Wednesday, January 22, 2014

Guest Post: Winter Service for Summer

This is a guest post written by Brett Ladbrook from NZ who rides a modified GSX with sidecar.

Well it’s that time of the year again.

Winter. Mornings of -2 or -3 degree frosts, wicked southerlies and the occasional snow flurry. Rego and WOF has run out so time to take the bike off the road and give it a winter service.
Rego in NZ is about $200 dearer than a car so most riders only register for 6 months. The GSX is starting to show 2 years of riding with chips and scratches in the paint and I really need to have a look at all the running gear to make sure its going to be a trouble-free summer.

Trouble is you think you’re only going to do this and this, but when you start looking at it in-depth, there’s also this, this and that to do as well. So what tends to be a small list to fix or tidy up-its gets rather large and time gets away with you - especially when the workshop feels slightly warmer than your fridge.

The bike was a full frontal wreck when purchased so I know the bike rather well. First off - is to strip the forks for a repaint and fresh oil. These haven’t been done since the second hand forks were put in, so it will be interesting to see how she rides with fresh oil. Leaving them standard when I first got them gives me a good bench mark as to how the original oil worked with the sidecar on. I ordered the fork seals after looking on-line to get the size and took the fork legs into the blasters, then into the powder coaters.

Got everything back and fitted up the seals, only to find out the size was 1mm too high. I double-checked the old seal and the info I found online only to find the info was wrong. Note to self: next time check more than 1 site for parts info. Got the bro to order the correct size only to find out that that Aierte seal I needed was out of stock. Checked with Suzuki and the price would have been quadruple what I paid for the Italian ones. Solution was to get the spacer between copper bush and seal remade 1mm, yes 1mm thinner, as I have found in the past the Aierte seals are very good quality and didn’t want to change from these. You know how it is when you find a product that’s does you well you don’t want to change. 7w Belray fork oil to go in.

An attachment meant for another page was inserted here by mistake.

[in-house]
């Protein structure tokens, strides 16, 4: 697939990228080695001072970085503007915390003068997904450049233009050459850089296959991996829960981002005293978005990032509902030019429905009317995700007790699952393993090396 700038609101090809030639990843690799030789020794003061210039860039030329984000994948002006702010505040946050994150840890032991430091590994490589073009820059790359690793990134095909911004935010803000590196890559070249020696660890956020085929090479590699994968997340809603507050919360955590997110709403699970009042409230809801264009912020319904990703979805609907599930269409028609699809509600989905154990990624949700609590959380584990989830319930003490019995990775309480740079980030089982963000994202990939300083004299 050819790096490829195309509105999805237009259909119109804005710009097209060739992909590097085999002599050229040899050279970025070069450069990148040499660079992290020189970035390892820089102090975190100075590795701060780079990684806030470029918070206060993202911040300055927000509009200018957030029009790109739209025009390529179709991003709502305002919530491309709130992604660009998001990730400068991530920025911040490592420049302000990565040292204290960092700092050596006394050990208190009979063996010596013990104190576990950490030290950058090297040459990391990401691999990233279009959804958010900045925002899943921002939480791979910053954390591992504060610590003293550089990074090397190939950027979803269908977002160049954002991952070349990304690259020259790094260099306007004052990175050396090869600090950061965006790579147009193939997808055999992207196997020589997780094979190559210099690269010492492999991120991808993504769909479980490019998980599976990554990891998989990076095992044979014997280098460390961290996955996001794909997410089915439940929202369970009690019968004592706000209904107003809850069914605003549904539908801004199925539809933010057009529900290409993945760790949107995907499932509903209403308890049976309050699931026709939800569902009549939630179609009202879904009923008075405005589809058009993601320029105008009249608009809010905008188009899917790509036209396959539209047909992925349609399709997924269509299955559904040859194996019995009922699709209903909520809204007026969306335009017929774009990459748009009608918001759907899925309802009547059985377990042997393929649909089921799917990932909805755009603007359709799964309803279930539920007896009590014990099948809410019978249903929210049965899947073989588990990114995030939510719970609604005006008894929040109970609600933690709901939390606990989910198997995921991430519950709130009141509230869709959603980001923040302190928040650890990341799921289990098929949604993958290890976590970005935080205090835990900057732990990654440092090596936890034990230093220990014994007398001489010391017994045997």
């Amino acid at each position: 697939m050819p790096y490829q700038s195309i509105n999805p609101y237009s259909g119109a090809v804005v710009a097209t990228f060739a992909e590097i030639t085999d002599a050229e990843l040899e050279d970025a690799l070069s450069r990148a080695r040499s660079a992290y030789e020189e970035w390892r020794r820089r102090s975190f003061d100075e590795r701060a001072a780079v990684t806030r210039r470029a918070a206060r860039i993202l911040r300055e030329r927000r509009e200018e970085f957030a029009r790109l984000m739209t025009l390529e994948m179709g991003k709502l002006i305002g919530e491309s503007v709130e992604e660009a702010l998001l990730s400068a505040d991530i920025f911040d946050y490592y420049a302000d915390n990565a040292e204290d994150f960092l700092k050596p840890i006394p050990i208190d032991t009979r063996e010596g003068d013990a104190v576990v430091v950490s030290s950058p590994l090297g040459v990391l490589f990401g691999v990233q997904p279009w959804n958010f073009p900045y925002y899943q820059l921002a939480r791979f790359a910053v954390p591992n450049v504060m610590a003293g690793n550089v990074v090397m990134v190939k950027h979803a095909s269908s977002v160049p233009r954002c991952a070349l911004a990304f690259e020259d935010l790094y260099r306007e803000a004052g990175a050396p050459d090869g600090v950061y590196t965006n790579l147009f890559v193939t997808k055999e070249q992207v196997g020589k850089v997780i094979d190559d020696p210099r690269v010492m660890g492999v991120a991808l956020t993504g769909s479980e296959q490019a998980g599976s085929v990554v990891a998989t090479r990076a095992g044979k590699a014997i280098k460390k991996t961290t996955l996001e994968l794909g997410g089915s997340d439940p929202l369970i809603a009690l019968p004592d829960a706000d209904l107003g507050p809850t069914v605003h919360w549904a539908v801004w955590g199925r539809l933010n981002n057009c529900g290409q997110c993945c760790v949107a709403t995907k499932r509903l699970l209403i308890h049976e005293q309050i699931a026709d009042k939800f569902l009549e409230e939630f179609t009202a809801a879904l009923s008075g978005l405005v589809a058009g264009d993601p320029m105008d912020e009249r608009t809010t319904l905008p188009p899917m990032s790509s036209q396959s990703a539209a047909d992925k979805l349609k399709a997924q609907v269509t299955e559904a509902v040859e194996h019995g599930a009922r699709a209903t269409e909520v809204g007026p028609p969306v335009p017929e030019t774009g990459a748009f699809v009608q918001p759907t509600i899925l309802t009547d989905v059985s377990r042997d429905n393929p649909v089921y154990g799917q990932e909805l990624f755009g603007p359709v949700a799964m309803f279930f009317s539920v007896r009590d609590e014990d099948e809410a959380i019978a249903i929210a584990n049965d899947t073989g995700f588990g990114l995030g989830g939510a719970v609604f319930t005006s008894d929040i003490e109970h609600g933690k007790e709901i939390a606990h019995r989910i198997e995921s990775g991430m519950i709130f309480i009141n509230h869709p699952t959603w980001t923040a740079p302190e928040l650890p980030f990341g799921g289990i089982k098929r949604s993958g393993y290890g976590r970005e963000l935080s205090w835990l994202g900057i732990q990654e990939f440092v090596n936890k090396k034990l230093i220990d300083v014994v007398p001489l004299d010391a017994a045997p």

Rant: OE parts prices are horrendous and this, I believe, is one of the reasons bike sales are so low and insurance is so expensive. It only takes a few parts to write a bike off and bikes are looked at, as a luxury item - not a cheap mode of transport anymore.


Removed the pick-up cover, as my wheelchair had scratched it a couple of times. My pack frame, which has given me no end of trouble braking, from having the wheels on them, needs taken off and repaired. We’ve had numerous attempts at strengthening them, but to no avail. Both will get blasted and powder coated. Speedo removed and taken in to get checked as it’s been pretty intermittent. I had repaired it and was happy all was working, saved lots of dollars on a new set, but it does have issues. Got the instruments back and on the test bench it was working. Will need to look at the speedo pickup. Hopefully this isn’t the problem.

At $190, Suzuki price, to replace it, really not keen on paying that, just for a pickup. Will see how this one pans out. Next on the list is to remove swing arm and rear wheel to check the bearings and replace the rear tyre. I have already replaced the front wheel bearings with tapered roller bearings. These should take the load a lot better than standard roller bearings which only lasted me 11,000ks. New rear tyre and sidecar tyre will be fitted as well.

Sidecar body will be taken off the sidecar chassis and all welds and mounts will be checked. The chassis was built in the ‘70s and has already had extensive modifications due to it pulling out welds on a trip over the Port Hills when it was on my old FJ1100.

Rather unnerving that as the bike started to fall into the sidecar. Then all the sidecar mounting rods are coming off for a quick paint. Debating on shortening the Yoshimura Ti-Oval muffler as it does have the odd dent in from the original accident this will give the big 4 a rowdier sound. May not be a good thing for long distance rides. 80% of the work is general preventative maintenance so winter, if you get a winter, is a good excuse to check some of this stuff out. Reading blogs and posts where people have had bearings collapse or really odd handling issues - it does seem general maintenance on some bikes has been slightly neglected. Fork oils and bearings have a huge impact on how the bike rides and yet it is something that we don’t check as regularly as we should. Usually when something fails.

Question: How long have you had your bike?

  • If its over 2 years and 15000-20000ks travelled, have you checked your steering head, wheel and swing arm bearings?
  • changed engine, fork, gearbox and diff oils?
  • checked nuts and bolts are tight?
  • checked tyre pressures and changed them for a bike that’s taking a pillion or
  • luggage?
  • have you set up the bikes suspension for your weight and riding style?
Setting up your bike’s suspension for yourself may be very different from the standard settings or the last chap that had set the bike up. It also affects the way your tyres work. Changing settings for 2 up riding and riding with luggage is well worth the 5 minute effort of twiddling and re-twiddling, if its not quite right.

Write a note on your ph so you can remember what each setting is so it’s easy to change when you need to. So, after all this work the bike should in good nick for the summer season which for myself will start in October.

The main event being the Burt Munro Challenge. A week of bike racing in the deep south of Invercargill. Rather looking forward to this again. Now that looks like another story for December. Safe biking.